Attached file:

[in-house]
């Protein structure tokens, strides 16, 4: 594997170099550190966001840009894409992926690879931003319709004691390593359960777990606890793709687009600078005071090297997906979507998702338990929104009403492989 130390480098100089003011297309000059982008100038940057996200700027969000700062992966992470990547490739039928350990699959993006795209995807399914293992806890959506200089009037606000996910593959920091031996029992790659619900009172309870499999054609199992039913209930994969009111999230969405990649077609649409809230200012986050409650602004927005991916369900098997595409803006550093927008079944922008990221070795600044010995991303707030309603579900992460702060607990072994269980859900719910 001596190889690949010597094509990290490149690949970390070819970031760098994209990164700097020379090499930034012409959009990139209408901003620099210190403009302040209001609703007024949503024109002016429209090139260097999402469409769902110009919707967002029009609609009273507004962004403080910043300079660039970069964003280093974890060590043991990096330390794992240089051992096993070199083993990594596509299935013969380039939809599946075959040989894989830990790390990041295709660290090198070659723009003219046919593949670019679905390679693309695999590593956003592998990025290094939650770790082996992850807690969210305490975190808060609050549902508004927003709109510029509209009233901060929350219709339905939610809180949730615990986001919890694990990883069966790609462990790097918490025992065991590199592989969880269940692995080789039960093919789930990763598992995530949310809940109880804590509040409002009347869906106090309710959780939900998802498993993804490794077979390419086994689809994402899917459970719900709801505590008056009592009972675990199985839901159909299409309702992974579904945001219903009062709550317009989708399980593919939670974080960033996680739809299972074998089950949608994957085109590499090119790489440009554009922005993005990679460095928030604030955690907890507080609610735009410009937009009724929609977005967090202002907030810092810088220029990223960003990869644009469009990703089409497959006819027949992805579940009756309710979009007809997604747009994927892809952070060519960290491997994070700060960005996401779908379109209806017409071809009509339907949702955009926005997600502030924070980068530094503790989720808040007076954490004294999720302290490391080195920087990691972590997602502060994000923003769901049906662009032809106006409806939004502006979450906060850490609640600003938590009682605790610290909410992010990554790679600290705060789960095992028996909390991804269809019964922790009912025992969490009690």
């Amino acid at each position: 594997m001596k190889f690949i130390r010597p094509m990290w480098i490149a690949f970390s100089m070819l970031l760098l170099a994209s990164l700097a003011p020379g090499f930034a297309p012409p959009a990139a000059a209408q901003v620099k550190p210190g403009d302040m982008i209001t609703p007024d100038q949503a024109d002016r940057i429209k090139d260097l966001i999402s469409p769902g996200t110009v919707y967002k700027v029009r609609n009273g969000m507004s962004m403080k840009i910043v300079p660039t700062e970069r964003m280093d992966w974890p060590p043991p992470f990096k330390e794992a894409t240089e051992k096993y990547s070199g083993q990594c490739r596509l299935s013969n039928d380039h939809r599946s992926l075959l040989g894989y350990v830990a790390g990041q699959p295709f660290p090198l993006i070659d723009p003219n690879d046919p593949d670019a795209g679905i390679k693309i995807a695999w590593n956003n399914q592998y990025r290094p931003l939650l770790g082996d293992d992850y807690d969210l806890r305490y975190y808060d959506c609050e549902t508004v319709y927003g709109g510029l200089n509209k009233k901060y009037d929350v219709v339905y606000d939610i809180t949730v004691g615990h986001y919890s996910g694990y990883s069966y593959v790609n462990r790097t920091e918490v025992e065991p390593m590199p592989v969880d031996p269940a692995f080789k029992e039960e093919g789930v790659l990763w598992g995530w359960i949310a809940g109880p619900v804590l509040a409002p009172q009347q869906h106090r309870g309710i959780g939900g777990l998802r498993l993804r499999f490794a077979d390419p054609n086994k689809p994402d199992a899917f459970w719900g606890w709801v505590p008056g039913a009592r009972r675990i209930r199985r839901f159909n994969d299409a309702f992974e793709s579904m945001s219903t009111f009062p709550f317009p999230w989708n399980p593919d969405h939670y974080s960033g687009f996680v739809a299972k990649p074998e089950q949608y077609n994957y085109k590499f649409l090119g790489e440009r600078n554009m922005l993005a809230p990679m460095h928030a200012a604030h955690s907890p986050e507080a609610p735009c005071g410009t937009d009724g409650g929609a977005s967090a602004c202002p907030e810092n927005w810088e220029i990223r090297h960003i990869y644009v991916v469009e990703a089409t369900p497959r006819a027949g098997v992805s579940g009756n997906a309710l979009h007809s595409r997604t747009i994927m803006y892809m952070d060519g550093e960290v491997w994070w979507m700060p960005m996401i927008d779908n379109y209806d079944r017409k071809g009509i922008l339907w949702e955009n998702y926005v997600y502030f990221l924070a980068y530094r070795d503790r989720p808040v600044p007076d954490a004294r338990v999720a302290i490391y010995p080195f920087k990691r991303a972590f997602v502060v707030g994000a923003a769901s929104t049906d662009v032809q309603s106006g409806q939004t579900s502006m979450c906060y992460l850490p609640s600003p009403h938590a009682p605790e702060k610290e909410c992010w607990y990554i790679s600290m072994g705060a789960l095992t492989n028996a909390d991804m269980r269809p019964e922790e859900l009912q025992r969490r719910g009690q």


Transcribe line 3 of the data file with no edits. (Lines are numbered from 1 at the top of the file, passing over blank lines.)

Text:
């Amino acid at each position: 594997m001596k190889f690949i130390r010597p094509m990290w480098i490149a690949f970390s100089m070819l970031l760098l170099a994209s990164l700097a003011p020379g090499f930034a297309p012409p959009a990139a000059a209408q901003v620099k550190p210190g403009d302040m982008i209001t609703p007024d100038q949503a024109d002016r940057i429209k090139d260097l966001i999402s469409p769902g996200t110009v919707y967002k700027v029009r609609n009273g969000m507004s962004m403080k840009i910043v300079p660039t700062e970069r964003m280093d992966w974890p060590p043991p992470f990096k330390e794992a894409t240089e051992k096993y990547s070199g083993q990594c490739r596509l299935s013969n039928d380039h939809r599946s992926l075959l040989g894989y350990v830990a790390g990041q699959p295709f660290p090198l993006i070659d723009p003219n690879d046919p593949d670019a795209g679905i390679k693309i995807a695999w590593n956003n399914q592998y990025r290094p931003l939650l770790g082996d293992d992850y807690d969210l806890r305490y975190y808060d959506c609050e549902t508004v319709y927003g709109g510029l200089n509209k009233k901060y009037d929350v219709v339905y606000d939610i809180t949730v004691g615990h986001y919890s996910g694990y990883s069966y593959v790609n462990r790097t920091e918490v025992e065991p390593m590199p592989v969880d031996p269940a692995f080789k029992e039960e093919g789930v790659l990763w598992g995530w359960i949310a809940g109880p619900v804590l509040a409002p009172q009347q869906h106090r309870g309710i959780g939900g777990l998802r498993l993804r499999f490794a077979d390419p054609n086994k689809p994402d199992a899917f459970w719900g606890w709801v505590p008056g039913a009592r009972r675990i209930r199985r839901f159909n994969d299409a309702f992974e793709s579904m945001s219903t009111f009062p709550f317009p999230w989708n399980p593919d969405h939670y974080s960033g687009f996680v739809a299972k990649p074998e089950q949608y077609n994957y085109k590499f649409l090119g790489e440009r600078n554009m922005l993005a809230p990679m460095h928030a200012a604030h955690s907890p986050e507080a609610p735009c005071g410009t937009d009724g409650g929609a977005s967090a602004c202002p907030e810092n927005w810088e220029i990223r090297h960003i990869y644009v991916v469009e990703a089409t369900p497959r006819a027949g098997v992805s579940g009756n997906a309710l979009h007809s595409r997604t747009i994927m803006y892809m952070d060519g550093e960290v491997w994070w979507m700060p960005m996401i927008d779908n379109y209806d079944r017409k071809g009509i922008l339907w949702e955009n998702y926005v997600y502030f990221l924070a980068y530094r070795d503790r989720p808040v600044p007076d954490a004294r338990v999720a302290i490391y010995p080195f920087k990691r991303a972590f997602v502060v707030g994000a923003a769901s929104t049906d662009v032809q309603s106006g409806q939004t579900s502006m979450c906060y992460l850490p609640s600003p009403h938590a009682p605790e702060k610290e909410c992010w607990y990554i790679s600290m072994g705060a789960l095992t492989n028996a909390d991804m269980r269809p019964e922790e859900l009912q025992r969490r719910g009690q």